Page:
Only 2,012 more to go ...
The Grand Street Bridge
Spans - Brooklyn to Queens over the East Branch of the Newtown Creek (Possibly AKA the English Kills?)
From Gardner Avenue in Brooklyn to 47th Street in Queens
Grand Street is a two-lane local City street in Queens and Kings Counties. Grand Street runs northeast and extends from the Brooklyn Queens Expressway in Brooklyn to Queens Boulevard in Queens.
The road is known as Grand Street west of the bridge and Grand Avenue east of the bridge.
The Grand Street Bridge is a 69.2m long swing type bridge with a steel truss superstructure.
The general appearance of the bridge remains the same as when it was opened in 1903. The bridge provides a channel with a horizontal clearance of 17.7m and a vertical clearance, in the closed position, of 3.0m at Median High Water and 4.6m at Median Low Water.
The bridge structure carries a two-lane two-way vehicular roadway with sidewalks on either side. The roadway width on the bridge is 6.0m and the sidewalks are 1.8m wide. The height restriction is 4.1m.
The approach roadways are wider than the bridge roadway. For example, the width of Grand Avenue at the east approach to the bridge (near 47th Street) is 15.11m.
Bridge facts from NYC DOT
The Grand Street Bridge is one of five (need to fact check this as of 07/08) bridges which connect Brooklyn to Queens across the Newtown Creek and it's branches, Maspeth Creek and The English Kills.
Those Bridges are:
The Pulaski Bridge
The Greenpoint Avenue/JJ Byrne Memorial Bridge
The Kosciuszko Bridge
The Grand Street Bridge
and the Metropolitan Avenue Bridge
"The Newtown Creek is a murky estuary that runs 3 1/2 industrialized miles along the border of Greenpoint, Brooklyn and Maspeth, Queens. Once a site of mansions, then a mecca for shipbuilders, the creek is now a toxic dumping ground that bubbles up raw sewage every time it rains. Newtown Creek has been given the lowest possible cleanliness rating by both New York City and New York State. The Riverkeeper, wrote of the creek:
"It fails to meet even the most basic goals of the 1972 Clean Water Act. Nearly the entire stretch of the creek is heavily industrialized, there is virtually no public access, and water dependent industries have stagnated. A boat trip up the creek is a journey into the heart of darkness, with the backdrop of the Manhattan skyline as a reminder of its real world locale."
Pedestrian and Bicycle Access:
There is a pedestrian pathway on this bridge, but I don't recommend cycling on it.
Most cyclists merge into traffic and cross the metal grating because the Brooklyn side of the path is a completely demolished, uneven dirt path and stairs.
Random Bridge Factoids:
The Grand Street Bridge looks very similar in character and design to the Carroll Street Bridge which was completed in 1889. Unfortunately, this bridge hasn't received as much love over the years and it shows.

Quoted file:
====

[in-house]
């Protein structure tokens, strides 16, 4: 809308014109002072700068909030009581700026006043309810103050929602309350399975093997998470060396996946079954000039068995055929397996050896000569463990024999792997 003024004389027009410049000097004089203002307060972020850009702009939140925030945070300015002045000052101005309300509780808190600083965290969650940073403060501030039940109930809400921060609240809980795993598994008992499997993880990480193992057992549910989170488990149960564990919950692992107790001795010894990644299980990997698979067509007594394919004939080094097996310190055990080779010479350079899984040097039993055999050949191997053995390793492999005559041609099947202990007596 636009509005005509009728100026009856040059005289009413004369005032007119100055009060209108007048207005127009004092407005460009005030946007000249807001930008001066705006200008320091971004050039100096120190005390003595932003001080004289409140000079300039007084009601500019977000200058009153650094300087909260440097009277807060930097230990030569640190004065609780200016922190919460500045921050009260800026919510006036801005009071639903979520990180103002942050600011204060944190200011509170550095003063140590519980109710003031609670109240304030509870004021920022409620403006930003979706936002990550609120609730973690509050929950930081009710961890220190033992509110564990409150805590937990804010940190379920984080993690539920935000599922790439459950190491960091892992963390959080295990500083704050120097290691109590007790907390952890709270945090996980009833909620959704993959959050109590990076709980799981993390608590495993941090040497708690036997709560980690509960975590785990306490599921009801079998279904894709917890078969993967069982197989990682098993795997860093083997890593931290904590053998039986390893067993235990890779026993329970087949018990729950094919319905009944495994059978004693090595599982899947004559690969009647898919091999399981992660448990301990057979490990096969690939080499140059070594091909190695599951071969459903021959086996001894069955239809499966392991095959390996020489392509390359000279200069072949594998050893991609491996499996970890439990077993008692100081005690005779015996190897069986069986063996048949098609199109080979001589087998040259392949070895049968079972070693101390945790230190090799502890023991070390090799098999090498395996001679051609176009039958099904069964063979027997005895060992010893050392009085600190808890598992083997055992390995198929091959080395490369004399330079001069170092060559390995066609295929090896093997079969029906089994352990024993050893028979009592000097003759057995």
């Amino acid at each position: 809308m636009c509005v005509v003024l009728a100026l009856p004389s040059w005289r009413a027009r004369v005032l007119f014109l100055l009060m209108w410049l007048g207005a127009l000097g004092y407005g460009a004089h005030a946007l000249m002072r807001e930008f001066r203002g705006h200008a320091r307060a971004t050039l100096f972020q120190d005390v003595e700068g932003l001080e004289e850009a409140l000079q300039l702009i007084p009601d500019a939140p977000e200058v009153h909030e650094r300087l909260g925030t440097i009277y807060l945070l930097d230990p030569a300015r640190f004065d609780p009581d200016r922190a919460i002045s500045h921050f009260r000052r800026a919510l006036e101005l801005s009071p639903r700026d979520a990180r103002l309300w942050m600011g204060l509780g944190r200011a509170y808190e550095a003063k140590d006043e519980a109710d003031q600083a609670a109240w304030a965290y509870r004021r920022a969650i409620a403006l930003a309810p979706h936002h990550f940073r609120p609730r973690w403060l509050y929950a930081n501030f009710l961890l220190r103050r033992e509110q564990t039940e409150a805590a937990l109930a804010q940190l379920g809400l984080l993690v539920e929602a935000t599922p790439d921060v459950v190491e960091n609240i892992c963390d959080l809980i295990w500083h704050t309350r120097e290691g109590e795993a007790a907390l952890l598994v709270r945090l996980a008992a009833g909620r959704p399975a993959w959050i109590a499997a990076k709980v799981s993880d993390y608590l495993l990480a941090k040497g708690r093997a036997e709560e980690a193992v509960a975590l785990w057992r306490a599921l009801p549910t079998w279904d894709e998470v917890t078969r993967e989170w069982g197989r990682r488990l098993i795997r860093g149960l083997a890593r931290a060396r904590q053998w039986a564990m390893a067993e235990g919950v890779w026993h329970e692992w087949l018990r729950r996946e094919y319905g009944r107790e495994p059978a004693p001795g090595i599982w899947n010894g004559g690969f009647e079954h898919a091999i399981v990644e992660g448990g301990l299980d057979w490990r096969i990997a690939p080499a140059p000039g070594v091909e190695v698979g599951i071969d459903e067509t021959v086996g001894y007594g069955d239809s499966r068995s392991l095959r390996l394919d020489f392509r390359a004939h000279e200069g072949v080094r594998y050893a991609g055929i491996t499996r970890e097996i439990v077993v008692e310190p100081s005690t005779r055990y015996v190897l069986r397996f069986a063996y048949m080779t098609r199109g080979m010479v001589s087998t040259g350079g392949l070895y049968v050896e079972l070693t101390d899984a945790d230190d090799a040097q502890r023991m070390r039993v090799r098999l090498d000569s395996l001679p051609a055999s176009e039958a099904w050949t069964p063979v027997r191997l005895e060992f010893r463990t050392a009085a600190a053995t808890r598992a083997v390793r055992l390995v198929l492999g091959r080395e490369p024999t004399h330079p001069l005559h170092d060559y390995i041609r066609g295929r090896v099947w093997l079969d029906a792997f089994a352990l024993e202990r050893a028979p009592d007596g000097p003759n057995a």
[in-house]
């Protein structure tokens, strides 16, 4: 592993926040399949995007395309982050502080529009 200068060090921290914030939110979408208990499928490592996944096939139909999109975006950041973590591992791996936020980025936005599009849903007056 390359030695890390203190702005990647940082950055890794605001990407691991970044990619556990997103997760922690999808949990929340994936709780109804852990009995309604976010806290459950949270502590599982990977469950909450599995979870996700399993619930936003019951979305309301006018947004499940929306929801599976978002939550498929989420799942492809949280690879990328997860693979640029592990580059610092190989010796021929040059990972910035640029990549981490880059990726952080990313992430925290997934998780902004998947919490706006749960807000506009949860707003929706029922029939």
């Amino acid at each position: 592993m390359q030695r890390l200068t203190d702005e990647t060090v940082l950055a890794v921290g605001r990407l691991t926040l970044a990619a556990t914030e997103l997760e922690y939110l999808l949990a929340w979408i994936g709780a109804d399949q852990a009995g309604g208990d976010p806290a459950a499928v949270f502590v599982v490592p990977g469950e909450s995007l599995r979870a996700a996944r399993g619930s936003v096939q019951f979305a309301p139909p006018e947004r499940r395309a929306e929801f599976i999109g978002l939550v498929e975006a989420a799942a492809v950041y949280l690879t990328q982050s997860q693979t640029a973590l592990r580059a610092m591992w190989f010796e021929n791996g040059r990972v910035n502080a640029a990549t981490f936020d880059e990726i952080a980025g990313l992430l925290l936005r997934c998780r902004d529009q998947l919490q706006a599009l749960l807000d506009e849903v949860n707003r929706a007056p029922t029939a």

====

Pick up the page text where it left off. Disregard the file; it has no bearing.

The Newtown Creek has a long history of tragedy:
* January 1894: At least four workers dredging the creek died after a flimsy foot bridge they were standing upon collapsed.
* July 1894: Two boys, apparently brothers, drowned after they evidently got caught in the “ooze and slime” at the bottom of the creek, which is composed of soft sediment.
* January 1896: A Polish priest of the Roman Catholic Church fell into the creek and drowned.
* June 1910: A boy, roughly age 12, drowned in the creek at the foot of Ten Eyck Street in Williamsburg, Brooklyn. His clothing was found nearby.
* February 1928: A 29-year-old worker was killed when a 325-ton draw span was moved upstream to make way for a new bridge.
* January 1934: Two men drowned after their car plunged into the creek from the Penny Bridge, linking Greenpoint, Brooklyn, and Long Island City, Queens.
* November 1942: A 28-year-old diver drowned in the creek off Review Avenue in Long Island City “when his diving helmet became detached in an undetermined manner while he was searching for a link in an oil pipe crossing the creek,” The Times reported.
January 26, 1896, New York Times
"The unguarded condition of Newtown Creek at the Grand Street Bridge, was responsible for another drowning accident early yesterday morning. The victim was a tall, heavily built man, who, from papers found in his pockets, is supposed to be the Rev. Leonard Syczek, a Polish priest of the Roman Catholic Church."
Waterway: Newtown Creek
Miles from Mouth: 3.1
Max. Span: 227
Roadways: 1 - 19' 7"
Sidewalks: 2 - 6' 0"
Construction Cost: $191,008.19
Land Cost: $14,663.53
Total Cost: $205,671.72
Date Opened: Feb. 3, 1903
In 1998 (the last year I could find data for) it opened 86 times both for testing and water traffic
View Larger Map